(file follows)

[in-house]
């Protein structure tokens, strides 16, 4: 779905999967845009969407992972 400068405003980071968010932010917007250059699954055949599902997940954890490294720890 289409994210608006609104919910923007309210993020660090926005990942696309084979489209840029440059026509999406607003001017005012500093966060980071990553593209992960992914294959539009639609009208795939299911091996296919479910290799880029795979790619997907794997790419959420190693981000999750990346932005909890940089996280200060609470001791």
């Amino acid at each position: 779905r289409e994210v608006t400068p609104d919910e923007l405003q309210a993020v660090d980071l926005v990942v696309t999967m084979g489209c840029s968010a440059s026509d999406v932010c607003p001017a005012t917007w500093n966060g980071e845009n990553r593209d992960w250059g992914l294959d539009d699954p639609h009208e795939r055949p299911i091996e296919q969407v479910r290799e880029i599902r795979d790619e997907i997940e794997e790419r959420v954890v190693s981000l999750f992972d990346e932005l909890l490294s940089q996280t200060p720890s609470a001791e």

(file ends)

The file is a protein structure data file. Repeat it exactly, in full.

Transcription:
[in-house]
């Protein structure tokens, strides 16, 4: 779905999967845009969407992972 400068405003980071968010932010917007250059699954055949599902997940954890490294720890 289409994210608006609104919910923007309210993020660090926005990942696309084979489209840029440059026509999406607003001017005012500093966060980071990553593209992960992914294959539009639609009208795939299911091996296919479910290799880029795979790619997907794997790419959420190693981000999750990346932005909890940089996280200060609470001791």
């Amino acid at each position: 779905r289409e994210v608006t400068p609104d919910e923007l405003q309210a993020v660090d980071l926005v990942v696309t999967m084979g489209c840029s968010a440059s026509d999406v932010c607003p001017a005012t917007w500093n966060g980071e845009n990553r593209d992960w250059g992914l294959d539009d699954p639609h009208e795939r055949p299911i091996e296919q969407v479910r290799e880029i599902r795979d790619e997907i997940e794997e790419r959420v954890v190693s981000l999750f992972d990346e932005l909890l490294s940089q996280t200060p720890s609470a001791e």